Someday, perhaps, I will post a recipe. Until then, let bori be a dream gathering on the horizon.

Friday, May 01, 2015

Writing about the food of Bengal

Talking about Bengali cooking, one of the finest food writers of our time is Chitrita Banerji. I have just finished reading her Eating India: Exploring a Nation's Cuisine. Even though the book is about cuisines of all of India, the traditions of Bengal feature prominently in the food travelogue. The author writes evocatively about the banana leaf as an overriding symbol, and the stellar role of fish and rice, in Bengali cuisine. Banerjee was born and raised in Bengal, but now makes her home in Boston. Check out her Website.

Photo courtesy: Author's Website

Monday, November 19, 2012

Global vs. local cuisine: Does it makes sense?

My mother mostly cooks Bengali food, but sometimes she goes global unwittingly. Hey, wait a minute! Maybe I am wrong -- global is a misnomer. All food is one. There are overlaps among foods of the world.

Just the other day, she prepared a topping for toasts. It was a variation of a simple yogurt topping she often serves. That day, she prepared a topping with steamed cauliflower, spiced with roasted cumin powder, and seasoned with red and black pepper, and salt. The robust flavor of the cumin made all the difference.

A day later, I read in The New York Times as story about squash on toast, a dish rustled up by no less a cook than chef Jean-Georges Vongerichten. I realized, again, how food has an ecumenical character. So, dear reader, I hope will forgive this post on a blog that celebrates Bengali cuisine.

Monday, November 12, 2012

Poppy seeds are small, but big in flavor - I

One of Bengal's best-known -- and most homey and delicious -- vegetarian dishes is alu posto, or potato with poppy seeds. Poppy seeds used in Bengal are mostly tiny, brownish white, and grain-like. It may sound strange -- and scary -- that posto is derived from the same plant as opium poppy. But, fear not, dear reader. Poppy seeds used for cooking are harvested from dried pods versus the green pods, which used to extract opium.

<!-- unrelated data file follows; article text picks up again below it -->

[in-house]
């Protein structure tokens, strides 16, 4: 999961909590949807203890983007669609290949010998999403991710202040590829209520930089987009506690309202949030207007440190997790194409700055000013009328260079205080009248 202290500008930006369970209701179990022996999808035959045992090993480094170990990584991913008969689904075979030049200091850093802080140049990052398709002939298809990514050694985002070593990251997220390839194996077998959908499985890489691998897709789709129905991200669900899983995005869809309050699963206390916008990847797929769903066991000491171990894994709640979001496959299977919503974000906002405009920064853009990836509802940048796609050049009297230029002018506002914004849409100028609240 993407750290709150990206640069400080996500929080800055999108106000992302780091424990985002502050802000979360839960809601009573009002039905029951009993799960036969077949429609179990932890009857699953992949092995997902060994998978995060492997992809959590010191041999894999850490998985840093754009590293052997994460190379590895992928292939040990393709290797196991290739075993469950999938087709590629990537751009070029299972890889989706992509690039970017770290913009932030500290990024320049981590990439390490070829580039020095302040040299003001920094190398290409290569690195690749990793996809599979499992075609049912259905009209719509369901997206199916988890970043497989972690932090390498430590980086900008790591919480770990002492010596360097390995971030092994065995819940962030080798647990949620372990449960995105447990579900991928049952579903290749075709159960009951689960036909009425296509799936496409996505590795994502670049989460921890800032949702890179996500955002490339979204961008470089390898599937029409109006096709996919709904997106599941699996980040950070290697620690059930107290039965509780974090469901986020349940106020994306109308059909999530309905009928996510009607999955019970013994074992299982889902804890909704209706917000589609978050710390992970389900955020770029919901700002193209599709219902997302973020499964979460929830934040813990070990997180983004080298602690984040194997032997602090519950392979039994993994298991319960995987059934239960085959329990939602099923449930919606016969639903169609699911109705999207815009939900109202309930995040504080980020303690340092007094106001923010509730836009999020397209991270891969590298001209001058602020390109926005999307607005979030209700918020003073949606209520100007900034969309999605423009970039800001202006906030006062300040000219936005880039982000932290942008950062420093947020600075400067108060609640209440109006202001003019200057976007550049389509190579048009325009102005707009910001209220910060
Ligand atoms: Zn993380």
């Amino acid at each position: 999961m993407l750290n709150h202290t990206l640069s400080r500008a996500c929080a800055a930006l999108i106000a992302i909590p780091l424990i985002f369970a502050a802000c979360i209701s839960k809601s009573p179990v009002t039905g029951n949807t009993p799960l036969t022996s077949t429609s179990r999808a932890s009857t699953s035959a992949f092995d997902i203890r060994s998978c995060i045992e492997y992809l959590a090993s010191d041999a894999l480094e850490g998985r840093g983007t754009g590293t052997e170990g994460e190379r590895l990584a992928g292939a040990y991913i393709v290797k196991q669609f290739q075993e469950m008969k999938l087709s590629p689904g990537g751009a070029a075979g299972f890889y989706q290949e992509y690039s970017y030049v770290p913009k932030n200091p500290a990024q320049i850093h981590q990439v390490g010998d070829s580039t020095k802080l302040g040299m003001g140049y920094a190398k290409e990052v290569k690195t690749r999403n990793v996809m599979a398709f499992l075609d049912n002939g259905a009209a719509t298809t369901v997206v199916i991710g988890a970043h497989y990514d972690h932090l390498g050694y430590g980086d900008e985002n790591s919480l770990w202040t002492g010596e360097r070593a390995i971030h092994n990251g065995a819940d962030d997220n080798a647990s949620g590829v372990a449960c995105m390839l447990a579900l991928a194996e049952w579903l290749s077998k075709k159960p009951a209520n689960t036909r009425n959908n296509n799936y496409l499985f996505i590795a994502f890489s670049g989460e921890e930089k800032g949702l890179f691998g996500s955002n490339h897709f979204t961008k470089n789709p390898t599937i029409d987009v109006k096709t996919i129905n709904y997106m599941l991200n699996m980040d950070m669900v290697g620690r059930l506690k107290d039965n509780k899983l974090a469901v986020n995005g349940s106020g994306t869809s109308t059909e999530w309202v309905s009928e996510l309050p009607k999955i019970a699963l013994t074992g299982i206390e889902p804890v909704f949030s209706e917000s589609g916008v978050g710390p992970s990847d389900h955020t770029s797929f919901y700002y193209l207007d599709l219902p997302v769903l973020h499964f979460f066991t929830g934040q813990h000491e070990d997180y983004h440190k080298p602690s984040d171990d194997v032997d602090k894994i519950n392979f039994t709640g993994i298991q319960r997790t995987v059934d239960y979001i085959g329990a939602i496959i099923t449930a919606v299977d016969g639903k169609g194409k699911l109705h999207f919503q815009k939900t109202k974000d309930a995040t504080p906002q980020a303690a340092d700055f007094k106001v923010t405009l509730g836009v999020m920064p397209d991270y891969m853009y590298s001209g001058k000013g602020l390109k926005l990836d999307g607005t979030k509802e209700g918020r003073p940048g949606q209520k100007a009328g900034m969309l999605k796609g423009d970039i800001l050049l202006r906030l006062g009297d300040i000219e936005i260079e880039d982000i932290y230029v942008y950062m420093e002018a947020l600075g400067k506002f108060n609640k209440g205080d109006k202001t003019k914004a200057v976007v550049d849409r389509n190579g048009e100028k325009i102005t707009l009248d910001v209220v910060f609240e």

Today's post is merely the tip of the iceberg. So much can be written about the tiny seeds and they pack so much of flavor. A recipe of alu posto is in order, too. So stay tuned. Until then, here is the Wikipedia entry. Enjoy.

Monday, November 05, 2012

The story of a lemon

I love lemon -- despite its negative connotation in informal meanings. And the kind of lemon I like most is gandharaj lemon, available only in Bengal and other eastern states of India. At least, I haven't seen it anywhere else; nor have I heard the kind of praise showered on gandharj, or fragrant, lemon, anywhere else.
Gandharaj lemon deserves all the credit it gets, for it is truly fragrant. You need to actually taste it to perceive its flavor -- the fragrance is indescribable. The shape is longish, the rind thick. It's beautiful. And divine when squeezed over hot rice mixed with a dollop of ghee! Gandharaj lemon, then, makes me give in to sin, too.
What kind of lemon or lime do you like, dear reader?